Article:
TAILIEUCHUNG - Báo cáo khoa học: "Morphonology in the Lexicon"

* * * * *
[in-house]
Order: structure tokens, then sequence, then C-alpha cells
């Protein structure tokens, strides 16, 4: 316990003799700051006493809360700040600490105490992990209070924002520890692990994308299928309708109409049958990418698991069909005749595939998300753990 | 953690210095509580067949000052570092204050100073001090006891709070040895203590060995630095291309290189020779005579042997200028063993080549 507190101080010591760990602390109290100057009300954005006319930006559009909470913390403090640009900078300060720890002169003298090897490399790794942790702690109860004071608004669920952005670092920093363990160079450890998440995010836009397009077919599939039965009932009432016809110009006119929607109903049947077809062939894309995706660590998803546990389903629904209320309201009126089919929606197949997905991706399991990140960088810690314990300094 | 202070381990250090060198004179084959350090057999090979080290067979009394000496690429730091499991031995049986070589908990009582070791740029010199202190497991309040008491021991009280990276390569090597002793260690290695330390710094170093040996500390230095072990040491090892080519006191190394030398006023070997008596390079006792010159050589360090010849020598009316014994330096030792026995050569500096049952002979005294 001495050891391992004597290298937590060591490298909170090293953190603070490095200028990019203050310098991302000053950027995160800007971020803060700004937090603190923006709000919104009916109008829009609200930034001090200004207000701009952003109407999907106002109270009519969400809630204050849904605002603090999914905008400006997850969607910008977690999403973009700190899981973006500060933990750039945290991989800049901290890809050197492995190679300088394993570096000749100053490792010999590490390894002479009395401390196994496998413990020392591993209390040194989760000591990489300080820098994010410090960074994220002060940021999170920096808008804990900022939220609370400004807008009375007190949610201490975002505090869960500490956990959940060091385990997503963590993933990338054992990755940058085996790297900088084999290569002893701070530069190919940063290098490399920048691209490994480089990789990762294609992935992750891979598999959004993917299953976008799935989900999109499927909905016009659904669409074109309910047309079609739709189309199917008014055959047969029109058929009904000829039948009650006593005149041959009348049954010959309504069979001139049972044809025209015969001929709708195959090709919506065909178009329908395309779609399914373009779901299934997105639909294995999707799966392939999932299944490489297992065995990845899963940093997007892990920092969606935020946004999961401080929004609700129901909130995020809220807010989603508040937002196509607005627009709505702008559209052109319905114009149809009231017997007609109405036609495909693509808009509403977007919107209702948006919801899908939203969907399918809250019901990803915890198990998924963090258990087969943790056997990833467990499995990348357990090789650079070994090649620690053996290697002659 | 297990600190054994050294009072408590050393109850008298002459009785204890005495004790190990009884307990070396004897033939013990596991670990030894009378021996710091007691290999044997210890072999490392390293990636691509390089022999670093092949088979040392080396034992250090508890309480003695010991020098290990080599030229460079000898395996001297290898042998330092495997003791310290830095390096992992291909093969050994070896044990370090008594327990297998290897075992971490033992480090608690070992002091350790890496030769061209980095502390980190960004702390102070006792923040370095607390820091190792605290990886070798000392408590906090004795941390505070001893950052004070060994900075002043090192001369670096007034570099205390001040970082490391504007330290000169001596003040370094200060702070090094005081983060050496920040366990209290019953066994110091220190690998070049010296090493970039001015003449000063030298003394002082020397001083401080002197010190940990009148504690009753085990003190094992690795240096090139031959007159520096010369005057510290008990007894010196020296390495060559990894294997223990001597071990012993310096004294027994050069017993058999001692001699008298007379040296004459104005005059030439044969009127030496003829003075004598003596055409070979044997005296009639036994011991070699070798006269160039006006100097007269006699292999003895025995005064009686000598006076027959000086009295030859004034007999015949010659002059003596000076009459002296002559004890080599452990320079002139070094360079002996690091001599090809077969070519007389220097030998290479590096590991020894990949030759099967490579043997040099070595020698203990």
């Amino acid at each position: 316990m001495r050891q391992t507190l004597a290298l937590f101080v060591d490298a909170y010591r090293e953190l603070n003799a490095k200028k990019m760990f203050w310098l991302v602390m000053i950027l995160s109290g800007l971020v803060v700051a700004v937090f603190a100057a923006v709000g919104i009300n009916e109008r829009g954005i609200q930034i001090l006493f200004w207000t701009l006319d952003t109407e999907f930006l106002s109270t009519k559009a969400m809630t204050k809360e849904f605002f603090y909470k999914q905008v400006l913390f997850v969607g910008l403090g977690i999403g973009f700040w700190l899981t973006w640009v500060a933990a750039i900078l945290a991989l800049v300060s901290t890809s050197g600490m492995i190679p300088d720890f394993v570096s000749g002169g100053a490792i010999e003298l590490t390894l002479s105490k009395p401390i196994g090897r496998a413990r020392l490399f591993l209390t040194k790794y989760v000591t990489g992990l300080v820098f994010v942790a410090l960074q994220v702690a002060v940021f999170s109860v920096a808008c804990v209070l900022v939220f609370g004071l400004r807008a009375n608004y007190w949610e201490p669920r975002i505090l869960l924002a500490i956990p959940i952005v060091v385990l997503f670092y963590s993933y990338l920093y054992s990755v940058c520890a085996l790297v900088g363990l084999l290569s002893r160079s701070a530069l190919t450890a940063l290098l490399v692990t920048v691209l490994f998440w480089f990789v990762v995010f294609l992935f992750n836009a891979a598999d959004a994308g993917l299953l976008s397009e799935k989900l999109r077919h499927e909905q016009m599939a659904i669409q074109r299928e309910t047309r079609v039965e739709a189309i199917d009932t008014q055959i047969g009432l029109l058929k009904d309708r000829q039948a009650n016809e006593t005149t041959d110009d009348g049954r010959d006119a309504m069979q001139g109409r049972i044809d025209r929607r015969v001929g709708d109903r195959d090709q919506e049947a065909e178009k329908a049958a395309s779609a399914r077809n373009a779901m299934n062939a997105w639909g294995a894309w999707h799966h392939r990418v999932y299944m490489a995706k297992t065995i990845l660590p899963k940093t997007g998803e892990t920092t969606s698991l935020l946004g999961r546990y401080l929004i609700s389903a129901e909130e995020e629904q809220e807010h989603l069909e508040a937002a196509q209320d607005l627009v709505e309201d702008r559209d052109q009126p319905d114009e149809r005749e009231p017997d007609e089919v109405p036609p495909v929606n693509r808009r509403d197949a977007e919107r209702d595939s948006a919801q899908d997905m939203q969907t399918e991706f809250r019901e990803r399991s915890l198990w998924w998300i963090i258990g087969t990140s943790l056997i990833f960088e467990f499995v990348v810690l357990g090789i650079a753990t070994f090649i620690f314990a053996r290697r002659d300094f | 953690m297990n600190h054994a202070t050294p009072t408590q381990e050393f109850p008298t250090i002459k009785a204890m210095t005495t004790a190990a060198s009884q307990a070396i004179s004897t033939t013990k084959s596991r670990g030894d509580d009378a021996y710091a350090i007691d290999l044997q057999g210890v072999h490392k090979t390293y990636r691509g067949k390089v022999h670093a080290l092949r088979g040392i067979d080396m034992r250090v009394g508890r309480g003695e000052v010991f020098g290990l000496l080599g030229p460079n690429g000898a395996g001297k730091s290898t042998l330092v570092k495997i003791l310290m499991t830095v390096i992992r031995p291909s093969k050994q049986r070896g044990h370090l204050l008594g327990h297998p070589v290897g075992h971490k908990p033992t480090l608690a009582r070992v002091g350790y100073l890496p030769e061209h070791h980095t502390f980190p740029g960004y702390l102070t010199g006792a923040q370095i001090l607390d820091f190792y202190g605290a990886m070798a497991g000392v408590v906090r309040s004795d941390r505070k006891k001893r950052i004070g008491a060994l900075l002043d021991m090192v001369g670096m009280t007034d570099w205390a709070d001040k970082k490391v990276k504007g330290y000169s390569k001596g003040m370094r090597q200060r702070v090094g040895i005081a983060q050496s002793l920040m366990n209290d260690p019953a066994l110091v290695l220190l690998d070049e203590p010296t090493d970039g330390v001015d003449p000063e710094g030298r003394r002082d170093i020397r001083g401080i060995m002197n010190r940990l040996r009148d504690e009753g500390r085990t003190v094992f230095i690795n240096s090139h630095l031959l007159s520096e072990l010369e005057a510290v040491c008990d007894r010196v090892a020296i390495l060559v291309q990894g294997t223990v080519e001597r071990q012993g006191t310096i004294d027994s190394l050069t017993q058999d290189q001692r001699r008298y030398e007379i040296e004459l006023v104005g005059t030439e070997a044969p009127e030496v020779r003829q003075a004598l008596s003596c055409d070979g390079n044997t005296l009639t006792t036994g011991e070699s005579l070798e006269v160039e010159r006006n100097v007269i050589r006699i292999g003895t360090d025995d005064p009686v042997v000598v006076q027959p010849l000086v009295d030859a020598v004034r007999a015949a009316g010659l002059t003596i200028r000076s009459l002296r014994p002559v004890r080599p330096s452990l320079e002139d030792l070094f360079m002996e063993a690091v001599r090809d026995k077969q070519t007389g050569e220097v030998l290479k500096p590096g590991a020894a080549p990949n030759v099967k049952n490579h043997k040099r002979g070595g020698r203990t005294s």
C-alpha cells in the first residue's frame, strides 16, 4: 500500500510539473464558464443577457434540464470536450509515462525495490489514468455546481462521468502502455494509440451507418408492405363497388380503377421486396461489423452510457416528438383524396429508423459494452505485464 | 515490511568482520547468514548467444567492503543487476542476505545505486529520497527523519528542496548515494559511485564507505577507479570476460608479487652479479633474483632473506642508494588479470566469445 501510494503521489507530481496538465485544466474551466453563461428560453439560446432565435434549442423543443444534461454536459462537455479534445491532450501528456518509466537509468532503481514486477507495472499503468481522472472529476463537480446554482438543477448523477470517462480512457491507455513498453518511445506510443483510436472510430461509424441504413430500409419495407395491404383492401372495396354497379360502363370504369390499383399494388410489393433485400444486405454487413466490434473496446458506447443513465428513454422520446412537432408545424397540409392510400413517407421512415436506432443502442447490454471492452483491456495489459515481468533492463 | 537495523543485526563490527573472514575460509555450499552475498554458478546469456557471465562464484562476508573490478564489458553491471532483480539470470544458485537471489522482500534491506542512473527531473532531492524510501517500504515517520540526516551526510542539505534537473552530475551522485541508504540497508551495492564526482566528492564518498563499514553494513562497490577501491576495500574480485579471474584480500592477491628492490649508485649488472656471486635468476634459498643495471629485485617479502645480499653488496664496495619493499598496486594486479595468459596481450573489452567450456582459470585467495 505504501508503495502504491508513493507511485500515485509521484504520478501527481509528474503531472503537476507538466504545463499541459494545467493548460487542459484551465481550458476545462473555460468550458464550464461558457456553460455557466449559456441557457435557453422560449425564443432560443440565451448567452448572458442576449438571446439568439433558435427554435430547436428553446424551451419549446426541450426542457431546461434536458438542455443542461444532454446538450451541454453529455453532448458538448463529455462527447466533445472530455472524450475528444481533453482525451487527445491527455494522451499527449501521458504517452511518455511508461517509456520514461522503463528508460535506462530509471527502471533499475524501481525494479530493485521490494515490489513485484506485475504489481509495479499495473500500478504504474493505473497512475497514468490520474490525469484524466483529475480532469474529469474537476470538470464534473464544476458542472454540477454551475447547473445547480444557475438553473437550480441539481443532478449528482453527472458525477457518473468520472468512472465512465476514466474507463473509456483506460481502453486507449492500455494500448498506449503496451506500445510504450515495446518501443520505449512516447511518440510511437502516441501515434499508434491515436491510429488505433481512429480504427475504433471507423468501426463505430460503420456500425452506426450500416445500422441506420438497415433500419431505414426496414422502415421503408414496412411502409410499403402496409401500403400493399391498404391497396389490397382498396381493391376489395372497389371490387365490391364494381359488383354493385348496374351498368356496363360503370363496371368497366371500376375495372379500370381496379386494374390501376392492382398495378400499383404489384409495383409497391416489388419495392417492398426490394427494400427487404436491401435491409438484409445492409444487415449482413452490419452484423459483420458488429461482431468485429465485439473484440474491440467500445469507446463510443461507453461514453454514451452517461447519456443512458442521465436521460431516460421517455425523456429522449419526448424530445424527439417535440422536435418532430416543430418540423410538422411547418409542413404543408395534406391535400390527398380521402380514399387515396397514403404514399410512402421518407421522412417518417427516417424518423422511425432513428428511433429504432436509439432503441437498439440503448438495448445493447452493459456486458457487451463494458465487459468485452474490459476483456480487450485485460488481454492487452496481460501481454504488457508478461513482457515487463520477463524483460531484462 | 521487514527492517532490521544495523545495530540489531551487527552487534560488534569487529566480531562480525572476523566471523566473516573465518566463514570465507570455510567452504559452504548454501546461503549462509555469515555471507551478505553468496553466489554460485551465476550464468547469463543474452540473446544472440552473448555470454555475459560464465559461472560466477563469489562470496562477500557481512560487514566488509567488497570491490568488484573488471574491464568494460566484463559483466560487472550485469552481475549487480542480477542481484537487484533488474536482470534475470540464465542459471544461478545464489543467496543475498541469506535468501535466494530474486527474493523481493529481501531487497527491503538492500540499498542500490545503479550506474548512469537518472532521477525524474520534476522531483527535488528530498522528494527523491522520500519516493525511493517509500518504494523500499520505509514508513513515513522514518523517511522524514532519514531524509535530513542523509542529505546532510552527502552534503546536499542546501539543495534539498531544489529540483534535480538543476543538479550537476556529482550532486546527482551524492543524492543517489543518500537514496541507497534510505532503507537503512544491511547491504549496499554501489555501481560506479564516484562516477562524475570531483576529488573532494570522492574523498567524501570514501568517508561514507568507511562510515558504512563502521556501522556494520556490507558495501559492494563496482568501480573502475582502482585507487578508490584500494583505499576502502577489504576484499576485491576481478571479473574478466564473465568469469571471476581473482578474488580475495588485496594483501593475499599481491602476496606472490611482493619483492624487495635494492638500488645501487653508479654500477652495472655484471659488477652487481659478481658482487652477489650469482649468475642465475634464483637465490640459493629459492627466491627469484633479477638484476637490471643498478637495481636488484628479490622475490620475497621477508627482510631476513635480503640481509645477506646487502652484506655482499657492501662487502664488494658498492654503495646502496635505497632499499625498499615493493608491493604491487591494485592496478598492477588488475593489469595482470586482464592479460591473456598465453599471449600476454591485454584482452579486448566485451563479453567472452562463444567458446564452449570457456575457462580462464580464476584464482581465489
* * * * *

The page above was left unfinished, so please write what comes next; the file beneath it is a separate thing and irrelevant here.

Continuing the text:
In this paper we present a means of defining morphonological phenomena in an inheritance based lexicon. We make use of the theory behind the formal language MOLUSC, in which morphological alternations were defined as mappings between sequences of tree-structured syllables. We discuss how the alternations can be defined in the inheritance-based lexical representation language DATR, and how the phonological aspects can be built upon to bring it closer to an integrated lexicon with representations which can be used by both the morphology and phonology of a language. . | Morphonology in the Lexicon Lynne J Cahill School of Cognitive and Computing Sciences University of Sussex Brighton BN1 9QH England Email lynneca@ Abstract In this paper we present a means of defining morphonological phenomena in an inheritance based lexicon. We make use of the theory behind the formal language MOLUSC in which morphological alternations were defined as mappings between sequences of tree-structured syllables. We discuss how the alternations can be defined in the inheritance-based lexical representation language DATR and how the phonological aspects can be built upon to bring it closer to an integrated lexicon with representations which can be used by both the morphology and phonology of a language. 1 Introduction The use of inheritance mechanisms in computational linguistics has become wide-ranging with applications in semantics syntax morphology and phonology. In this paper we shall examine the applicability of such mechanisms to phonological aspects of morphology. The inheritance-based lexical representation language DATR has become widely used for various aspects of linguistic description and previous treatments of both morphological and phonological phenomena in DATR have shown its applicability to this area both for its handling of inheritance by default and for its ability to define hierarchical structures. For example Gibbon 1990 describes how Kikuyu tone displacement and Arabic non-concatenative morphology can be defined in Thanks are due to Roger Evans and Dafydd Gibbon for comments on previous drafts of this paper. DATR and Reinhard 1990 describes a hierarchical approach to German umlaut. In this paper we assume a knowledge of DATR and refer the reader to the introductions in Cahill and Evans 1990 and Evans and Gazdar 1990 . MOLUSC Cahill 1990a Cahill 1990b Cahill and Gazdar 1990 is a formal language for defining morphological alternations as mappings between sequences of tree-structured syllables. It is based on the theory

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